Balfron tower, Poplar, London, 2014Red jumper, west flank, Balfron Tower. © David Secombe 2014.

 From Urbanism and Spatial Order by Erno Goldfinger, 1931:

From the point of view of the town, the individual is a mere brick in the spatial order of the street or square.

Thus sprach Erno Goldfinger, doyen of the Modern Movement, Brutalist visionary, Marxist voluptuary, and namesake of James Bond’s most memorable antagonist. (The story goes that Ian Fleming was unimpressed by the house Goldfinger built for himself in Hampstead, whose construction required the demolition of some pretty Victorian cottages. In revenge, Fleming appropriated the architect’s name for 007’s next outing; Goldfinger is supposed to have considered legal action.)

Balfron tower, Poplar, London, 2014Service tower entrance, service corridors, Balfron Tower. © David Secombe 2014

Goldfinger’s most  conspicuous  buildings in London are Elephant and Castle’s Metro Central Heights (formerly Alexander Fleming House, no relation), West Kensington’s Trellick Tower, and Trellick’s almost-identical East End counterpart Balfron Tower in Poplar. Trellick and Balfron are often cited as inspirations for J.G. Ballard’s dystopian classic High Rise, wherein the denizens of an exclusive tower block turn feral.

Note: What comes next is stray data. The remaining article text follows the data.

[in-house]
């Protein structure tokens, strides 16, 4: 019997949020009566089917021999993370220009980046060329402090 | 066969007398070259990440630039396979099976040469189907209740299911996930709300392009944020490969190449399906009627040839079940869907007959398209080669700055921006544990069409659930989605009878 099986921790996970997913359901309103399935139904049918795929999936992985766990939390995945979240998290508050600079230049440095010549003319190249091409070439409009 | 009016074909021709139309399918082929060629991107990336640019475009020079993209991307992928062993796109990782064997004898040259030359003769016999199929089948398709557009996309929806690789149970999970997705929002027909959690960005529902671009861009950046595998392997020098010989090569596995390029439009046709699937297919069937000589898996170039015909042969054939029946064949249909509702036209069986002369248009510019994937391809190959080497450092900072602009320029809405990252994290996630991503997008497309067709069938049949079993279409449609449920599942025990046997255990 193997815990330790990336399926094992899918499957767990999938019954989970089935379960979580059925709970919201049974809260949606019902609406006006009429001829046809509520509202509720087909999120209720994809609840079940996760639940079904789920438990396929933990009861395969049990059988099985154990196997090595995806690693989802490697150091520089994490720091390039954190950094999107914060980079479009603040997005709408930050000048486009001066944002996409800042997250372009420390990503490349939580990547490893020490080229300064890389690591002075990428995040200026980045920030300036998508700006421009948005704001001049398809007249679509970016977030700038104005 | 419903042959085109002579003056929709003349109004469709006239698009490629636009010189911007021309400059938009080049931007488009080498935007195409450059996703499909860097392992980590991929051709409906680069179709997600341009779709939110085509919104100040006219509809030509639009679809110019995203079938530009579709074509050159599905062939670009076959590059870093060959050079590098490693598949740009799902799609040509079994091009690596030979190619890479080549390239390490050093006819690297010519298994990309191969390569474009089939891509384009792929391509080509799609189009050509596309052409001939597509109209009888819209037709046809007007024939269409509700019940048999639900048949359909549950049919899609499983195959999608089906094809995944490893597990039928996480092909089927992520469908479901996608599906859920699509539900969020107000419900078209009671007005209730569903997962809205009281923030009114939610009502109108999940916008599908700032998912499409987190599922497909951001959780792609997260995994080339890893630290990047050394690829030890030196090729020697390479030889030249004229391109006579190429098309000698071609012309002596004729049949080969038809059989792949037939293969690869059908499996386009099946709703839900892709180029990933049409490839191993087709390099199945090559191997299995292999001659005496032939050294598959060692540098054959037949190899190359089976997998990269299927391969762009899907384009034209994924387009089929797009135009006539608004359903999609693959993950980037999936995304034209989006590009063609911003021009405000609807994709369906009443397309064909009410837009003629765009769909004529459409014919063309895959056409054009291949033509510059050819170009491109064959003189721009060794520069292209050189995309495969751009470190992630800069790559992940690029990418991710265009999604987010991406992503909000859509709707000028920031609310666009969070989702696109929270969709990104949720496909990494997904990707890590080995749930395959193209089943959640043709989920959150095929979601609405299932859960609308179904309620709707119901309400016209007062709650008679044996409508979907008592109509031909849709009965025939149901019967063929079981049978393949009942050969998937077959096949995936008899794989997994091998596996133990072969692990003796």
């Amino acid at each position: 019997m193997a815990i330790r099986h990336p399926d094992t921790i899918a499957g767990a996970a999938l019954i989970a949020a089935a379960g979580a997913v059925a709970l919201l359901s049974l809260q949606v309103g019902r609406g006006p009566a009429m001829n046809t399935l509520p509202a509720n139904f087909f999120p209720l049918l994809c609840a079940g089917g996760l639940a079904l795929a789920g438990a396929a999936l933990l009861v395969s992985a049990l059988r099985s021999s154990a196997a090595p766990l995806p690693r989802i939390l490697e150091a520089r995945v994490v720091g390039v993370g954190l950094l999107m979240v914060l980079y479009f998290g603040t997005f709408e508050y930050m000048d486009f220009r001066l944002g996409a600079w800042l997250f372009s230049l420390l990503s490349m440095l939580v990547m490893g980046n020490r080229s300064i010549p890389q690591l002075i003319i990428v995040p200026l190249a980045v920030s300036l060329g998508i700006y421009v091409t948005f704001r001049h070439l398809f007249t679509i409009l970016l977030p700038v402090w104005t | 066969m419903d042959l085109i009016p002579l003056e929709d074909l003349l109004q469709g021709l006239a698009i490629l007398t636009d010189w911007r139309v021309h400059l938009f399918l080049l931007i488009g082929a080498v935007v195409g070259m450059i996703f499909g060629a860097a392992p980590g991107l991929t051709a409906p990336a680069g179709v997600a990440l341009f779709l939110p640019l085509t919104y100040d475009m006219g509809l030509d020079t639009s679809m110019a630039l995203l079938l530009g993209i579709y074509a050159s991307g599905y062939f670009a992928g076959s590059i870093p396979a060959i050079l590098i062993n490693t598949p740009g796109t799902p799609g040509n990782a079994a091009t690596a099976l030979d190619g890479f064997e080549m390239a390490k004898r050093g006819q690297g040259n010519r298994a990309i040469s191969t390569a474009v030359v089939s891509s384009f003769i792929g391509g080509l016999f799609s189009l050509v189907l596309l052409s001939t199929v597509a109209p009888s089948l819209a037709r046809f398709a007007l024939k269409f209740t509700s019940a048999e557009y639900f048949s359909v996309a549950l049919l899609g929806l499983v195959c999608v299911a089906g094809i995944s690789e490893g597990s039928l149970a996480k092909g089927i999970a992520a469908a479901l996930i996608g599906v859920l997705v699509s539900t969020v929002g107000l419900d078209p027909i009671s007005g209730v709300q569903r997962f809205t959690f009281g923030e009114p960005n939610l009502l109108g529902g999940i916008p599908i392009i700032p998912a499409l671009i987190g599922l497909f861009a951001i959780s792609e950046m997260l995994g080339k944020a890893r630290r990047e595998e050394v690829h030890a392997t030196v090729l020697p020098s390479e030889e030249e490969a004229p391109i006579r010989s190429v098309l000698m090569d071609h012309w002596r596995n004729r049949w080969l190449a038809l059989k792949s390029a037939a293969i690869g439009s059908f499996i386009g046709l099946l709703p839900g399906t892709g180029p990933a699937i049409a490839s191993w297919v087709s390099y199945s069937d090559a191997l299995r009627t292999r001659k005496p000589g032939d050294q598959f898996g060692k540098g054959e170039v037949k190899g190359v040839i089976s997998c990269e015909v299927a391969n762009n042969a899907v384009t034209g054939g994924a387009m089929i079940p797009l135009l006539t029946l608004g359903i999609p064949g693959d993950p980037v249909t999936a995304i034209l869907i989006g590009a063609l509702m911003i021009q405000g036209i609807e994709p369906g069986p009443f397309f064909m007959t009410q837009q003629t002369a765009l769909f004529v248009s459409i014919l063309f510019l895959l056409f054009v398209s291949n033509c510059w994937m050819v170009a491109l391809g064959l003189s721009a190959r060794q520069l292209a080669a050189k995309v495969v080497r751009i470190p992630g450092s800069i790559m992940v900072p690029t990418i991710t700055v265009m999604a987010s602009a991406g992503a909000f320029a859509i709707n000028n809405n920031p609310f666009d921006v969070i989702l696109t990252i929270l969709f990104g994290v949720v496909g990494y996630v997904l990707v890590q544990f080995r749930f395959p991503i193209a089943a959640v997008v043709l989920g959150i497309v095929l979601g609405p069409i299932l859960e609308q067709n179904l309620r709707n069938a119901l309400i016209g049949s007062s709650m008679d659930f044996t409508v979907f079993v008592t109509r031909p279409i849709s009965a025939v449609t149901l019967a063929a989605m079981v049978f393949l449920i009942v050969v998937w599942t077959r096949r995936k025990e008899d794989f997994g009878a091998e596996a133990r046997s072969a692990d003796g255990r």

To some extent, Trellick Tower saw this narrative played out in reverse. Commissioned in 1967 as social housing for the London County Council, upon completion in 1972 Trellick quickly became a ‘problem’ estate. There was talk of demolition, it became a byword for urban grit (name-checked in The Sweeney no less) – but, facilitated by the gentrification of seedy/glamorous West London and an increased appreciation of the charms of ‘mid-century modern’, the tower gradually became a suitable address for aspirational professionals, and was Grade II listed in 1998 – two years after Balfron was. 

Balfron tower, Poplar, London, 2014Balfron Tower. © David Secombe 2014

Now it is east London’s turn. Balfron appeared first, topped-out in 1967 in an environment even more forbidding than old West Kensington. The location is still uncompromising: Balfron abuts the churning A12, feeding the Blackwall Tunnel just two hundred yards to the south. This piece of civic engineering affords majestic views of Balfron from the east and south but blights the lower floors facing the motorway. Balfron’s unprecedented height, hammered concrete finish, and stand-alone service tower with flying corridors and arrow-slit windows combine to give it a distinctly pugnacious aspect. The overall impression is of an urban fortress – a building fit to shelter the last bastions of humanity against marauding zombies (a role it plays in Danny Boyle’s 28 Days Later).